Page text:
TYING THE KNOT IN TAIWAN Gunthorpe residents Ken ana Prouton recently found themselves in Taiwan, formerly known as Formosa, for their son Oliver’s wedding. Ken kindly wrote a short article for the Lynx about how the marriage of both son and cultures went. This is Part 1 – the article will be concluded in Lynx 65

FOGPC 50/50 Club Draw Results November December

We arrived at Taoyuan airport at 10 in the evening, to be met by Yu-chiao, Oliver’s fiancée. She suggested that we wait in a corridor in the airport while she bought the tickets for the bus to Taipei, Taiwan’s capital.

Pippa Bunting Anne Blunden Donald Burton Maurice Craske Mark Kassapian Helen Ford Barbara Burton

When we stepped outside we knew why she had made that suggestion, it was extremely humid and hot. It was already dark but one could not help but notice the differences from home. As we rode in the bus through the dark streets, the suburban houses and shop units were in evidence, mostly 3 stories high, some containing scooters in various states of repair, some brightly lit with scantily clad beetle nut sellers and some with their roller shutters down. There were many hoardings and neon signs in a poor state of repair.

£20.00 £15.00 £ 5.00 £ 5.00 £ 5.00 £ 5.00 £ 5.00

Lynn Marr Lauren Aitman Carole Suckling John Blakeley Tom Cutterham Mary Smith John Arthurson Barbara Burton Michael Aries Jeremy Denholm Seana Broom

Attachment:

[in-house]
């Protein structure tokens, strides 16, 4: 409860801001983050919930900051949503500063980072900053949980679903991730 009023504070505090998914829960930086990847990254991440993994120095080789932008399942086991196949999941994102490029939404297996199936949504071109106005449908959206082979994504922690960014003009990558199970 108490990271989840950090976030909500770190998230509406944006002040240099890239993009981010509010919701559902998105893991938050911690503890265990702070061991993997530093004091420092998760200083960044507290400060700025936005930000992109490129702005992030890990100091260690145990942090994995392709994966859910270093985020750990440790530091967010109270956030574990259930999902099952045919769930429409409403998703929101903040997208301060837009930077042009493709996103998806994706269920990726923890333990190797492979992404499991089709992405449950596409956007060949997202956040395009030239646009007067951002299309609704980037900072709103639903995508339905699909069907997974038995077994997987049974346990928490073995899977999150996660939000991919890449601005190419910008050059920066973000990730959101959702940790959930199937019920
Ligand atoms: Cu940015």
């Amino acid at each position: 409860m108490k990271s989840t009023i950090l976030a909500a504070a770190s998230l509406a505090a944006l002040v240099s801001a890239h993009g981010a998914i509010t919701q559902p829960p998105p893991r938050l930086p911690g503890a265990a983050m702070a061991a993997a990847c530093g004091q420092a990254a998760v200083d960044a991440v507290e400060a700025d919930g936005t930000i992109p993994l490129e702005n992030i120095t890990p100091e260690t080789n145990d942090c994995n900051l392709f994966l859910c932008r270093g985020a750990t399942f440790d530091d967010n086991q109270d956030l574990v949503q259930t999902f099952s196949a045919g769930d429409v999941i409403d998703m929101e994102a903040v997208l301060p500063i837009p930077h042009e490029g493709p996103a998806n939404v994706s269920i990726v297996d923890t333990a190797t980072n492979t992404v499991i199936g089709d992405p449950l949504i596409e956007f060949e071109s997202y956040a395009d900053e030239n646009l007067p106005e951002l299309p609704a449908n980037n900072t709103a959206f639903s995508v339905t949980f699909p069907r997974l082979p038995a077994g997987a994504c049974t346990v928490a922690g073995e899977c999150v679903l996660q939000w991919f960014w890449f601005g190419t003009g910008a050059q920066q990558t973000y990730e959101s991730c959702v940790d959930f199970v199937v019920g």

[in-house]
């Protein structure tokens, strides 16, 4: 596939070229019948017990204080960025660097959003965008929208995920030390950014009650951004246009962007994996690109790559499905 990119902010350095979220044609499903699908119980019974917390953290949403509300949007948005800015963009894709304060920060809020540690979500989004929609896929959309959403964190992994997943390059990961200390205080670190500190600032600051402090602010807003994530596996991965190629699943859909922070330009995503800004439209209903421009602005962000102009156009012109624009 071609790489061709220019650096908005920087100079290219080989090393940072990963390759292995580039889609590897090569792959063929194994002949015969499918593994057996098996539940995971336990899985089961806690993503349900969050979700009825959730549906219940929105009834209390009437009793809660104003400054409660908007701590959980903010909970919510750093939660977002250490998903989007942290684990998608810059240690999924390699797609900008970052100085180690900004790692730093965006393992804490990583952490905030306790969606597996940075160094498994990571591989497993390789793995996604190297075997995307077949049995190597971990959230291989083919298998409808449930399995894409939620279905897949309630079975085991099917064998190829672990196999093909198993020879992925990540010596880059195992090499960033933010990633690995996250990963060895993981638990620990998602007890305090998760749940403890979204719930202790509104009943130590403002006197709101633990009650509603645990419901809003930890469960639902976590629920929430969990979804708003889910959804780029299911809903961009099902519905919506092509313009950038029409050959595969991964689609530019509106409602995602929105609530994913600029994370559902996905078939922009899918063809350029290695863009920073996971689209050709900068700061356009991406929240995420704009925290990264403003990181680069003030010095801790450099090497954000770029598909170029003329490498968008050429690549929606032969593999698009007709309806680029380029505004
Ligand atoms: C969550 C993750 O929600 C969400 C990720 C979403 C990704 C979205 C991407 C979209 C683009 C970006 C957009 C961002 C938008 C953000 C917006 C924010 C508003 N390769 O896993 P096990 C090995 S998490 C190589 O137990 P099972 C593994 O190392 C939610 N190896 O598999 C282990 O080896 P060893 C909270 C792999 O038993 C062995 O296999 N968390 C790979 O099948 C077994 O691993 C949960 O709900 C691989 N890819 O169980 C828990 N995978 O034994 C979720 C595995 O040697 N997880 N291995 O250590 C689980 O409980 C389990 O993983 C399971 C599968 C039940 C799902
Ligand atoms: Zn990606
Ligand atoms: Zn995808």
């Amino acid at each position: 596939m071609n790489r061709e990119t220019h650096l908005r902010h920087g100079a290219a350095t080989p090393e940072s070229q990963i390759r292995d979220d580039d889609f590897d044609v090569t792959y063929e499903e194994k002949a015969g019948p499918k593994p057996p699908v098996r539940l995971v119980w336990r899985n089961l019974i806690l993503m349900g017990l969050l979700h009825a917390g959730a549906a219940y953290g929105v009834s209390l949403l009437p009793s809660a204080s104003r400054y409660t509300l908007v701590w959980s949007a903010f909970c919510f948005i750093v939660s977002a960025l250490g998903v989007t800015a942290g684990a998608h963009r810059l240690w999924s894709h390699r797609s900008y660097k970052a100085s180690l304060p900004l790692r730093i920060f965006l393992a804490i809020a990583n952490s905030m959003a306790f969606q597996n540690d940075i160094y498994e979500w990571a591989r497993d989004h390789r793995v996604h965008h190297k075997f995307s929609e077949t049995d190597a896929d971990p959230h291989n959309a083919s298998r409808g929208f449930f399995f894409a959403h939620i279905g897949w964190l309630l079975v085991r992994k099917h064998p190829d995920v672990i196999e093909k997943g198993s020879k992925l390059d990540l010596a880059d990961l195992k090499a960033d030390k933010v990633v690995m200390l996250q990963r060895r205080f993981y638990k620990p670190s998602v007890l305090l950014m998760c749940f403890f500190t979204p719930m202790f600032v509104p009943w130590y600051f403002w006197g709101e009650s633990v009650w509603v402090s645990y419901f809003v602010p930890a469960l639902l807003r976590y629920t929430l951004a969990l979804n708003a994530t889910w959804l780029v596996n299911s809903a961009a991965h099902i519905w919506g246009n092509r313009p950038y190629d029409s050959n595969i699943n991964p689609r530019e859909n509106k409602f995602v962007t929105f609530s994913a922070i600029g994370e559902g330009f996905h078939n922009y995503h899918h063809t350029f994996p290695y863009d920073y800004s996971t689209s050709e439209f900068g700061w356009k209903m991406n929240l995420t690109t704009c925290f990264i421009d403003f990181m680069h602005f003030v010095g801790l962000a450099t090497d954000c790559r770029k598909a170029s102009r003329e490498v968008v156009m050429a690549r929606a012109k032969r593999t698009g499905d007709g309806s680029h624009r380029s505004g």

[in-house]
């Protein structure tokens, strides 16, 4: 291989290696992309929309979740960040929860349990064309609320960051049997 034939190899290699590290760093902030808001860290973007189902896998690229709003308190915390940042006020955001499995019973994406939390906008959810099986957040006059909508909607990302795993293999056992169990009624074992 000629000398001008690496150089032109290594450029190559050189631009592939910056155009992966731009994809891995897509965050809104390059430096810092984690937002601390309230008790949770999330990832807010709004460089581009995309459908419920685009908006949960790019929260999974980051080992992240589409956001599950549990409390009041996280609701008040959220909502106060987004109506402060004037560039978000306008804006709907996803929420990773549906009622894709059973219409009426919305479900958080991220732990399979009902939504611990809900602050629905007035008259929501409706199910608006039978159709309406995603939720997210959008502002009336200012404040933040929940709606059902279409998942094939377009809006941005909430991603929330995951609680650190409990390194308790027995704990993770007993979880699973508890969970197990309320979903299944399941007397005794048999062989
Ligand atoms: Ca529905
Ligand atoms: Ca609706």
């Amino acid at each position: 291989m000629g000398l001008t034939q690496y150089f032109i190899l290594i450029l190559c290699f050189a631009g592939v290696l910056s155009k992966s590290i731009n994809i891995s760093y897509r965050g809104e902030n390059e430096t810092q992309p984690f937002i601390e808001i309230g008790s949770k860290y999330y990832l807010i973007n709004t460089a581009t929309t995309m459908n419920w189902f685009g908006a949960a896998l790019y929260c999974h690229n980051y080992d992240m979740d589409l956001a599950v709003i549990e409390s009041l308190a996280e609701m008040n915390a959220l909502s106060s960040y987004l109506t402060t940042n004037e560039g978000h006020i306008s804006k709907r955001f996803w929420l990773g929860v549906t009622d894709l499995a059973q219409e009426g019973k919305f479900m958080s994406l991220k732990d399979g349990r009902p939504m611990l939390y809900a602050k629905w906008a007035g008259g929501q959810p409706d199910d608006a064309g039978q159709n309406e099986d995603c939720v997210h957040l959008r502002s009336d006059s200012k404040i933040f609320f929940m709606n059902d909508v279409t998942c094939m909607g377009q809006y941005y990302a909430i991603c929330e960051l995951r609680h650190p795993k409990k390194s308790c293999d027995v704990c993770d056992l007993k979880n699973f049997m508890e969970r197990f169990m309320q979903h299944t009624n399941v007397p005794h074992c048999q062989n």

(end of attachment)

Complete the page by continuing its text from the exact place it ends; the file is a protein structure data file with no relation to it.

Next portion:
£30.00 £20.00 £10.00 £ 5.00 £ 5.00 £ 5.00 £ 5.00 £ 5.00 £ 5.00 £ 5.00 £ 5.00

A most enjoyable 50:50 Club Christmas Party took place on Saturday 20 December, with the Friends benefiting by £103.00. Many thanks are due to all who kindly gave us prizes for the bumper Christmas Raffle and for all who so generously contributed the food and drink enjoyed by all. If you wish to join for the remaining draws at £1.00 per month payable in advance please contact either Peter Everett (01263 860035) or John Blakeley (01263 861008) as soon as possible.

The traffic rules seemed to be arbitrary. Although we were driving on the right hand side of the road, scooters were driving toward us even further to our right, and traffic would overtake on both sides simultaneously. Traffic lights are there, but their existence needs explanation as obeying a red light seemed to be optional. New to me also were the countdown timers on the red lights and on light controlled pedestrian crossings the green man would run faster as the time ran out. We arrived at the Grand Hotel after about an hour and wide were awestruck; a magnificent building about 11 storeys high, and I estimate 30 bedrooms wide. Red painted, colonnaded balconies for all the bedrooms stretched the width of the building, surmounted by an intricate Chinese style yellow tiled roof. I understand the hotel was commissioned by Chiang Kai-Shek’s wife to impress foreign dignitaries and it certainly impressed us.